The Konotop Campaign of 1672 to “Elect a Hetman”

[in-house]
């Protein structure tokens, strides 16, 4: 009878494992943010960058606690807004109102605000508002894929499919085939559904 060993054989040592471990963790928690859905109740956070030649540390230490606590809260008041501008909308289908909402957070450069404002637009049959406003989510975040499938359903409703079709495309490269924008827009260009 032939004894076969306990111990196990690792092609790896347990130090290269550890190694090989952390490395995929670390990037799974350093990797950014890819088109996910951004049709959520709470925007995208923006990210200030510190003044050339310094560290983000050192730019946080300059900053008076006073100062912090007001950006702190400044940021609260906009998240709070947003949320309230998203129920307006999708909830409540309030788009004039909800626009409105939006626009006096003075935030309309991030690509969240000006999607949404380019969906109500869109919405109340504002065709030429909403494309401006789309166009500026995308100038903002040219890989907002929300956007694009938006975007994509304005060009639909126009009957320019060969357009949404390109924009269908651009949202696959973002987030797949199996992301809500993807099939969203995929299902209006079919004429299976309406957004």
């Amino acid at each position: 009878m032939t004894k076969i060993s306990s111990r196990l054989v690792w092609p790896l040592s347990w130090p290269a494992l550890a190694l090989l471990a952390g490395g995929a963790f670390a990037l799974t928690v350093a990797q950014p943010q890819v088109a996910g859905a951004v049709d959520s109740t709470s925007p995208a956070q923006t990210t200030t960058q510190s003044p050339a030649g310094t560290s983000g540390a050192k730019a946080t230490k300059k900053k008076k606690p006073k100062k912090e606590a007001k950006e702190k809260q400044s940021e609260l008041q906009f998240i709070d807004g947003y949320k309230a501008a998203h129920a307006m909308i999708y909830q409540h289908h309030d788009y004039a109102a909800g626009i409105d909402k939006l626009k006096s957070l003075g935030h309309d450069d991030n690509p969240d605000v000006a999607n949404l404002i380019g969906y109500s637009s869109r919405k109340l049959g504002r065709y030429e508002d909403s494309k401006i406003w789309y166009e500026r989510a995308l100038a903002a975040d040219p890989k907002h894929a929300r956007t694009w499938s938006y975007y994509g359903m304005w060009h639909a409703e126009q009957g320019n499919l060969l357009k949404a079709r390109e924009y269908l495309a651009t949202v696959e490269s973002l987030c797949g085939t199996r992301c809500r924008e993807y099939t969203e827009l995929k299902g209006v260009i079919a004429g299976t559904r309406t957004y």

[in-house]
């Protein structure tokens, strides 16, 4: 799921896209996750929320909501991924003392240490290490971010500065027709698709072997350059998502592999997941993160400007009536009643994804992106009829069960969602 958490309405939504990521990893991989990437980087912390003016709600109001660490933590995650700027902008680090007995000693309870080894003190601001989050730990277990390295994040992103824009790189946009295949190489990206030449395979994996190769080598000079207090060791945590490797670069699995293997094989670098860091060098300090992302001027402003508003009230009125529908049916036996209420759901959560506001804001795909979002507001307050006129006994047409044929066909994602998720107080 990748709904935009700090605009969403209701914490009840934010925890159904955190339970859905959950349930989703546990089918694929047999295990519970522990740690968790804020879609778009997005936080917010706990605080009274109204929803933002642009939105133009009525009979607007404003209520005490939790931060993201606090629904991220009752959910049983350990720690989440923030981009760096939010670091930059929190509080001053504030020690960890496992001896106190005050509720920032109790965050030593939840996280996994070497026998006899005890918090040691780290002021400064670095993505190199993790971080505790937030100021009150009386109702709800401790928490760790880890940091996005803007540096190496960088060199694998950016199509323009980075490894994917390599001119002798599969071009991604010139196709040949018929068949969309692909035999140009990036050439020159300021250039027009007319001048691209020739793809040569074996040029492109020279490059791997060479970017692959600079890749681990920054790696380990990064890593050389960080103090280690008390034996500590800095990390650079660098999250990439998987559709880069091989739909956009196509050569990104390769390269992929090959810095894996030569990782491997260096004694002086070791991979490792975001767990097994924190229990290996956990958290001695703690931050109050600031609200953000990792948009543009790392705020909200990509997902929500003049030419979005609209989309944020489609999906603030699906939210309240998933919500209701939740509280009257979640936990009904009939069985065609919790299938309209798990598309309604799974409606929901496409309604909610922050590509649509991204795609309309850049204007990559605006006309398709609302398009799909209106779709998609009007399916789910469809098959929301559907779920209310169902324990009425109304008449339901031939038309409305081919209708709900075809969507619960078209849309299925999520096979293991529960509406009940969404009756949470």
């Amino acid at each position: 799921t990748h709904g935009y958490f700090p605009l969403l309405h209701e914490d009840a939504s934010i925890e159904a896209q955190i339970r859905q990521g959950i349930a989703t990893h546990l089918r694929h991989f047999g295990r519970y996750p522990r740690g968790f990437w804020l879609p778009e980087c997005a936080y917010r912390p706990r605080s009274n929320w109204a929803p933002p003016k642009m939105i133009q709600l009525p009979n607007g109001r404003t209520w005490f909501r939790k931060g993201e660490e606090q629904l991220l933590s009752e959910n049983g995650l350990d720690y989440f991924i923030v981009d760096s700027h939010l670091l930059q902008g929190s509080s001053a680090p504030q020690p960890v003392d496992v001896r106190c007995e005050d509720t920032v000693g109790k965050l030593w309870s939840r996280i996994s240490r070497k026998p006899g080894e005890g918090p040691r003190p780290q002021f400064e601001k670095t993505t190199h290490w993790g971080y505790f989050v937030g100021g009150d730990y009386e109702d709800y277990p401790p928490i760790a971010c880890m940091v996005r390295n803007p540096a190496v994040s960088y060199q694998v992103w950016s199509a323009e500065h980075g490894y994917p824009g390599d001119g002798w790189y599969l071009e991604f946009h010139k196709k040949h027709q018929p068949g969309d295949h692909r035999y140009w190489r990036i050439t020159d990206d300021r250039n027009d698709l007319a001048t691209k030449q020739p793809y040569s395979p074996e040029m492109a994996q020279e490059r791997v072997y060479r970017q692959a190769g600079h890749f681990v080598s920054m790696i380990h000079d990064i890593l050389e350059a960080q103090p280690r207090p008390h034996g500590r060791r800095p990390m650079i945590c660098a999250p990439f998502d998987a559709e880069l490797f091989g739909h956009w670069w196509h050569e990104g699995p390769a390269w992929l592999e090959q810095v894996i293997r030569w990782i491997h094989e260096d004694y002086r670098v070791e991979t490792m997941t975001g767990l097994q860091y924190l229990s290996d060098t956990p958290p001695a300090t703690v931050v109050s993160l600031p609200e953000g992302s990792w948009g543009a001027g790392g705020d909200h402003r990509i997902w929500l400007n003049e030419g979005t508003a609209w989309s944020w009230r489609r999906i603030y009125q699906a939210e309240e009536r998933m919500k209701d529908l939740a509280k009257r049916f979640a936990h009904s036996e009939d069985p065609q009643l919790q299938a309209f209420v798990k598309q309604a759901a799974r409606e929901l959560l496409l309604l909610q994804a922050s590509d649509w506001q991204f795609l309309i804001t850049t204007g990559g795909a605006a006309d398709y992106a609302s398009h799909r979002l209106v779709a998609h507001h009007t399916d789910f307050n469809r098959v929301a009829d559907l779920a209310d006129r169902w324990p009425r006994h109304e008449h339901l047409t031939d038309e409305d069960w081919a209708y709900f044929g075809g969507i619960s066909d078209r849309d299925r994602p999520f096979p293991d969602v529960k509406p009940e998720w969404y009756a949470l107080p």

This article analyses the reasons for Hetman D. Ignatowich (Mnogogreshniy)’s dismissal and arrest on the night of 13 March 1672 and the election of I. Samoylowich as the new hetman. The author provides a detailed description of all the reports regarding Ignatowich’s communications with Hetman Doroshenko and his plans to launch a mutiny against the tsar and become subject of the Turkish sultan, which made Ignatowich start mobilising troops and transport his property to a safe place in advance. Additionally, the author describes the effort taken by the Russian government to keep the hetman under their rule and lack of plans to dismiss him. After the information about Ignatowich’s treason and arrest by representatives of the Cossack starshina (officership) reached Moscow, the latter supported the plotters and tried the former hetman in a court of law, sentencing him to exile in Siberia. Even though there were fears of Cossack uprisings to support Ignatowich, the appointment of a new hetman was bloodless and was not followed by any serious uprisings, which testifies to the lack of support towards him personally or the policy he carried out. On 17 June 1672, the 30‑yearold Samoylowich was elected hetman at the Konotop Rada. He did not enjoy any support of the starshina or Cossacks in general and was dependent on the support of the tsarist authorities and Cossack elites. The conditions of the Konotop articles signed at the Rada were identical to the Glukhov articles from 1669 and provided the hetmanate with broad autonomy and a very limited tsarist military and administrative participation. The only addition was that the authorities were requested to arbitrate any possible disputes between the hetman and the Cossack starshina. In order to demonstrate the military support for the tsar’s candidate, the authorities sent Prince Romodanovsky’s army to the place where the Rada was to be held and deployed additional troops along the hetmanate’s borders.
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